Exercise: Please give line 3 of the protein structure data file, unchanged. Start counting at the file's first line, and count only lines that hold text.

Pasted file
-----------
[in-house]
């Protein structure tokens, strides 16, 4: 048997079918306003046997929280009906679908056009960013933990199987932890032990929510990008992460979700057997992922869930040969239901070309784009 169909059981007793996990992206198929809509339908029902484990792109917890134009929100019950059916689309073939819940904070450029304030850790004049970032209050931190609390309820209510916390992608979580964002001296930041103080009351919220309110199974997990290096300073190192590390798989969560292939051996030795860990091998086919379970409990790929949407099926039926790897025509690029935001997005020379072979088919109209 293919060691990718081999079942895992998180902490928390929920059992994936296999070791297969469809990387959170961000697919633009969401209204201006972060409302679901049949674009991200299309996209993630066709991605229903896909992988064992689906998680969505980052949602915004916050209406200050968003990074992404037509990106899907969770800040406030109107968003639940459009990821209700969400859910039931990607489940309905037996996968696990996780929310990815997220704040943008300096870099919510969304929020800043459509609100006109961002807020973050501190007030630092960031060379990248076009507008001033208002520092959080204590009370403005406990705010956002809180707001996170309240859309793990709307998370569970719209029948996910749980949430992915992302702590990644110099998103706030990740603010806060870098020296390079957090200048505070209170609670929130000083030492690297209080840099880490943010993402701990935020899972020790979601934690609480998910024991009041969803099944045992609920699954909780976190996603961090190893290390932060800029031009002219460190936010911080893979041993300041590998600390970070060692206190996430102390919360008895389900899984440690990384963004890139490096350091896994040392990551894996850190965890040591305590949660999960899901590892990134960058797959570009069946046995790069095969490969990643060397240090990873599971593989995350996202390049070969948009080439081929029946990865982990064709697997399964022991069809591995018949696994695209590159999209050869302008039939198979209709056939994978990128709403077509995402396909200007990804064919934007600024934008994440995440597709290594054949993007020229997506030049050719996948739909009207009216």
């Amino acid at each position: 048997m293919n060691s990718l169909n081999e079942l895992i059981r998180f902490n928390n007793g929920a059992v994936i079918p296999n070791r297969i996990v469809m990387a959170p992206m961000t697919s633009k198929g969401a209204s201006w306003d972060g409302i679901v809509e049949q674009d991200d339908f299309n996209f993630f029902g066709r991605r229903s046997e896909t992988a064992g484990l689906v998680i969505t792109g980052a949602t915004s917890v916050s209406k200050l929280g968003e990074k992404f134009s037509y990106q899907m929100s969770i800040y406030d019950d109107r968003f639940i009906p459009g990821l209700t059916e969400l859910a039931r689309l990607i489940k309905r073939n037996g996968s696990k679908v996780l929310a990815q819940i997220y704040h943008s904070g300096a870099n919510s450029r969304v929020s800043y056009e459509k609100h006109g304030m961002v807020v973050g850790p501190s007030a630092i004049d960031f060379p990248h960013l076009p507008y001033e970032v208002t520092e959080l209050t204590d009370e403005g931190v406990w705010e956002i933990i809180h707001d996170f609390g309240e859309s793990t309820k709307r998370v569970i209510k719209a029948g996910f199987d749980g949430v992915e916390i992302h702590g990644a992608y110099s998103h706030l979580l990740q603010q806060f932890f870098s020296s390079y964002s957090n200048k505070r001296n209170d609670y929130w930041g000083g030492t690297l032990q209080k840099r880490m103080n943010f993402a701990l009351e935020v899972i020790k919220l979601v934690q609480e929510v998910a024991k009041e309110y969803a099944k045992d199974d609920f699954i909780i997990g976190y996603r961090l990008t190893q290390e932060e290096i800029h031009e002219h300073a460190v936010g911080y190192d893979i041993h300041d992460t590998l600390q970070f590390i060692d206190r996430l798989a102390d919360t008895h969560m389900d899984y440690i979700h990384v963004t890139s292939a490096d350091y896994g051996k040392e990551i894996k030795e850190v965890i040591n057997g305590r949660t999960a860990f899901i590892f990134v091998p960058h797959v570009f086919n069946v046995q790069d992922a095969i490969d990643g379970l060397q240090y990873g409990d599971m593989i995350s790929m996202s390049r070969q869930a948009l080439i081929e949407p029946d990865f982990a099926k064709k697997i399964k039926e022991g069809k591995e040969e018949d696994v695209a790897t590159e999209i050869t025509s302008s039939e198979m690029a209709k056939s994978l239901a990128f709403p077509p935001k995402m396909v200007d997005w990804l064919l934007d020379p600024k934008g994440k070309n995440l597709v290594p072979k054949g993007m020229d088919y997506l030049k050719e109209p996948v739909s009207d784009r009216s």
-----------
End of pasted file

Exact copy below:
């Amino acid at each position: 048997m293919n060691s990718l169909n081999e079942l895992i059981r998180f902490n928390n007793g929920a059992v994936i079918p296999n070791r297969i996990v469809m990387a959170p992206m961000t697919s633009k198929g969401a209204s201006w306003d972060g409302i679901v809509e049949q674009d991200d339908f299309n996209f993630f029902g066709r991605r229903s046997e896909t992988a064992g484990l689906v998680i969505t792109g980052a949602t915004s917890v916050s209406k200050l929280g968003e990074k992404f134009s037509y990106q899907m929100s969770i800040y406030d019950d109107r968003f639940i009906p459009g990821l209700t059916e969400l859910a039931r689309l990607i489940k309905r073939n037996g996968s696990k679908v996780l929310a990815q819940i997220y704040h943008s904070g300096a870099n919510s450029r969304v929020s800043y056009e459509k609100h006109g304030m961002v807020v973050g850790p501190s007030a630092i004049d960031f060379p990248h960013l076009p507008y001033e970032v208002t520092e959080l209050t204590d009370e403005g931190v406990w705010e956002i933990i809180h707001d996170f609390g309240e859309s793990t309820k709307r998370v569970i209510k719209a029948g996910f199987d749980g949430v992915e916390i992302h702590g990644a992608y110099s998103h706030l979580l990740q603010q806060f932890f870098s020296s390079y964002s957090n200048k505070r001296n209170d609670y929130w930041g000083g030492t690297l032990q209080k840099r880490m103080n943010f993402a701990l009351e935020v899972i020790k919220l979601v934690q609480e929510v998910a024991k009041e309110y969803a099944k045992d199974d609920f699954i909780i997990g976190y996603r961090l990008t190893q290390e932060e290096i800029h031009e002219h300073a460190v936010g911080y190192d893979i041993h300041d992460t590998l600390q970070f590390i060692d206190r996430l798989a102390d919360t008895h969560m389900d899984y440690i979700h990384v963004t890139s292939a490096d350091y896994g051996k040392e990551i894996k030795e850190v965890i040591n057997g305590r949660t999960a860990f899901i590892f990134v091998p960058h797959v570009f086919n069946v046995q790069d992922a095969i490969d990643g379970l060397q240090y990873g409990d599971m593989i995350s790929m996202s390049r070969q869930a948009l080439i081929e949407p029946d990865f982990a099926k064709k697997i399964k039926e022991g069809k591995e040969e018949d696994v695209a790897t590159e999209i050869t025509s302008s039939e198979m690029a209709k056939s994978l239901a990128f709403p077509p935001k995402m396909v200007d997005w990804l064919l934007d020379p600024k934008g994440k070309n995440l597709v290594p072979k054949g993007m020229d088919y997506l030049k050719e109209p996948v739909s009207d784009r009216s």